I like circles.
Other times I like rectangles.
There’s not a moral issue on the table here.
Another issue with this test is we aren’t shooting full length. You’d see a BIG difference between a 60″ umbrella and a 7′ Octa when shooting full length. I tested that out and went back and forth on it. The reason I decided against it was our awesome subject, Lou, would have been standing in one spot for a long time. That little stool she was on was bad enough. I felt standing for as long as we needed to run through this would have been too much to ask. Remember, we are in the service industry. Serve your clients. Make them as comfortable as possible. I guess I could have had her lean on something. That would have been a light stand or a broom handle. Neither make for the best props.
My last caveat to all of this… Go shoot your own lighting tests! Seriously. You’ll learn so much doing this. Change the distance, the angle, the height, etc. Watch what your modifiers do full length vs. head and shoulders. LEARN YOUR GEAR!!!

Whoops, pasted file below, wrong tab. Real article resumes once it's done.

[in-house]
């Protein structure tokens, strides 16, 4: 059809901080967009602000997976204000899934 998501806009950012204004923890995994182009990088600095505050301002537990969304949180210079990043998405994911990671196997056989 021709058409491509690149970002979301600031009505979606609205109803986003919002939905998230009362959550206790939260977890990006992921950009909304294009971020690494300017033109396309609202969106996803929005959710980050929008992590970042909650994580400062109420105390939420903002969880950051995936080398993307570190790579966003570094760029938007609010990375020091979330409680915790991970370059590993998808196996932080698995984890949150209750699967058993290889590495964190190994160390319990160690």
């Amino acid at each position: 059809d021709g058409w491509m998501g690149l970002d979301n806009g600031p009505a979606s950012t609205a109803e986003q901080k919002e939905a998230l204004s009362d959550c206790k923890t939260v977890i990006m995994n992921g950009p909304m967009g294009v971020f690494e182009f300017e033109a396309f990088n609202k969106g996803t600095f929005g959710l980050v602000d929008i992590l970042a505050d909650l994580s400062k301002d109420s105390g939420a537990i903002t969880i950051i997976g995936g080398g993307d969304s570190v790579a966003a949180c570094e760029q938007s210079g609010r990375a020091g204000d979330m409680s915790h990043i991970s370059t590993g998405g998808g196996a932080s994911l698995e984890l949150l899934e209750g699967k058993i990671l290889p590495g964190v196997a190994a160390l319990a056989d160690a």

All the images and download links after the jump….
I can’t tell you how overwhelming this past weekend has been for me on all fronts. Hundreds and hundreds of man and woman hours went in to pulling this three day live event off. It was frantic. It was stressful. It was exhausting. It was one of the greatest things I’ve ever been a part of. Thank you one and all. Here are a few selects from the weekend.
Interested in seeing the 16 hours of studio training? Check it out here.
More images after the jump…
The shot above and the shot below were using the same background.
There are some other images on this blog post from the weekend.
Want to find out about the class I taught? Check it out here.
Many thanks to ::
Affix Music (provided the bumper music on Friday and Saturday)
And the entire crew who made this thing happen.
And you know what? I would not be able to do this had Marc Climie not put a camera back in my hands 6.5 years ago.
We have more material, videos, and stuff coming to the blog from this event.
Here is the Home Depot tag for the shiny tile board stuff I’ll be using on the white seamless. I typically can find this stuff at Home Depot and Lowes in the paneling or bath section.
Find the list of gear I’m using via this link.
See more images after the jump…